WRITING STYLE: 5/5
ENTERTAINMENT QUOTIENT: 4.5/5
Of all the books that I have reviewed, two will always remain on my recommended reading list – Narcopolis, in which Jeet Thayil brings out the dark side of Bombay, and ‘The Black Coat’ in which Neamat Imam writes about the chaos in Dhaka soon after Bangladeshi independence.
The books have nothing in similar apart from the fact that the description of respective cities in both these books is astounding.
The charm and glitz attached with the cities are stripped off layer by layer, and the naked truth is bared.
Omar Shahid Hamid has done something remarkably similar to Karachi, the commercial capital of Pakistan, in his book ‘The Prisoner’.
“It is always better to be the SHO of a poor neighbourhood rather than a rich one. In a poor mohalla, even if a hundred people get killed on your watch, no one will be too bothered. In a rich mohalla, if someone’s cat goes missing, they’ll hang you by your balls.”
An American journalist Jon Friedland is kidnapped from Zamzama, a posh Karachi locality. The timing of the incident couldn’t have been worse.
With the American president scheduled to visit in a few weeks, the pressure on Pakistani law enforcement to rescue Friedland is mounting. When all their resources burn-out and they are left with no time and no other reliable leads, they turn to DSP Akbar Khan for help.
But, Akbar is languishing in the Karachi Central Jail for crimes he didn’t commit, and he will help the authorities only if he gets his freedom in return.
With an eye on the pie, all the parties involved – the police, the agencies, the home ministry each try to woo Akbar to help only them, and in the midst of all this chaos is the jailer of the prison, Constantine D’Souza, Akbar’s confidante and friend.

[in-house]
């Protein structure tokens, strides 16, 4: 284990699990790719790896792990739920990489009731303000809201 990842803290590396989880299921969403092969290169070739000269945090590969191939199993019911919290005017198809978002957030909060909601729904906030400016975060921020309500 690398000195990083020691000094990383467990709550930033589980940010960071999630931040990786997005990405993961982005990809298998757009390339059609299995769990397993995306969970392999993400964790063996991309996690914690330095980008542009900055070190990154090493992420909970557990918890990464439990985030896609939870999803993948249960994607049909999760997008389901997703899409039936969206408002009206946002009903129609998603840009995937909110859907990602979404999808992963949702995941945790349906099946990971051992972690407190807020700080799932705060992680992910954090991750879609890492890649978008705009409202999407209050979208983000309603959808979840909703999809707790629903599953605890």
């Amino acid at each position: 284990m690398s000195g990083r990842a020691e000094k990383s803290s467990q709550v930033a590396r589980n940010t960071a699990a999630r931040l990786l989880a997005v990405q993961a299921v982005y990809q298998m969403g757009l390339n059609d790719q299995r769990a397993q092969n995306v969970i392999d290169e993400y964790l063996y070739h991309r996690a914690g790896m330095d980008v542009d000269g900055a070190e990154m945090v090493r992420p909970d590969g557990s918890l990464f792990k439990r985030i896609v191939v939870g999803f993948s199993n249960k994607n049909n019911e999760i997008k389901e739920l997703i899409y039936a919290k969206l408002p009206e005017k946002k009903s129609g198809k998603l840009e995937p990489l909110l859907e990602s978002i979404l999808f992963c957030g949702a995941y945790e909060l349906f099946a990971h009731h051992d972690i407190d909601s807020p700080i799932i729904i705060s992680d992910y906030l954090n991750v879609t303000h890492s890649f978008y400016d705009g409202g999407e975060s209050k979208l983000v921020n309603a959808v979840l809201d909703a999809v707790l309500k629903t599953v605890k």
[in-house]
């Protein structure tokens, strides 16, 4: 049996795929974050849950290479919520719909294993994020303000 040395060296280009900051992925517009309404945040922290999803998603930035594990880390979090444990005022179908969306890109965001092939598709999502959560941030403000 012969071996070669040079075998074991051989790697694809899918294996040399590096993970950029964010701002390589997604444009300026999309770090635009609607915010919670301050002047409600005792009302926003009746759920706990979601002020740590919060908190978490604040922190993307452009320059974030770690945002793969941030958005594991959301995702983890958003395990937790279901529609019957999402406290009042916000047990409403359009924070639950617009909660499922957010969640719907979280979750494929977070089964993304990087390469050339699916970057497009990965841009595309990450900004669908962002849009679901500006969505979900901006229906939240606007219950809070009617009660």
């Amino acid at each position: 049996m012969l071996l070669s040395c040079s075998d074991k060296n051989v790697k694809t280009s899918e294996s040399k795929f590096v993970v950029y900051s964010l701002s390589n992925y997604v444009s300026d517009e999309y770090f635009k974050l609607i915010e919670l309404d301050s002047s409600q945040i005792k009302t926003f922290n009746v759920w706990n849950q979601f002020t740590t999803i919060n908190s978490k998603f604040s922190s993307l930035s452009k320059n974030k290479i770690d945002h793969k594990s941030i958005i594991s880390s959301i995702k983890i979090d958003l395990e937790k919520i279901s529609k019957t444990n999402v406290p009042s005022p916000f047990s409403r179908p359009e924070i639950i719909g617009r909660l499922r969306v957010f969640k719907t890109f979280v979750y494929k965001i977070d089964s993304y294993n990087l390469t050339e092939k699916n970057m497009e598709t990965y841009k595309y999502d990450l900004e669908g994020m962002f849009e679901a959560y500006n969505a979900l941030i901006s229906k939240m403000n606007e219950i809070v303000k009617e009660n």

Will Akbar forget his past mistreatment and help the authorities? Can he use his long-forgotten investigative skills to find the American? What is Constantine’s role in all of this?
In ‘The Prisoner’, Hamid has brilliantly described the city of Karachi, in all its beauty and ugliness; not only the by-lanes, crowded markets, road-side kebabs, but also the corruption, politics, mafia, kidnappings and prostitution.
I am not very familiar with the history of Karachi, but if Hamid’s descriptions are even remotely true, I wouldn’t like to find myself in that place.
Two events in the book, though, are conspicuously similar to real-life events – the murder of journalist Daniel Pearl and the assassination of Murtaza Bhutto, Benazir’s brother.
I am void of superlatives to describe the depiction of the supercop Akbar Khan and Omar Shahid Hamid’s writing style. The delicate use of Urdu in the dialogues makes the narration all the more realistic.
With vivid portrayals of the corrupt law & order systems, barbarism of the ward bosses, doings of the madrasas, and the crumbling political structure, this book is sure to take you on a thrilling and gutsy jaunt.
I’ve added ‘The Prisoner’ to my recommended reading list, and so should you.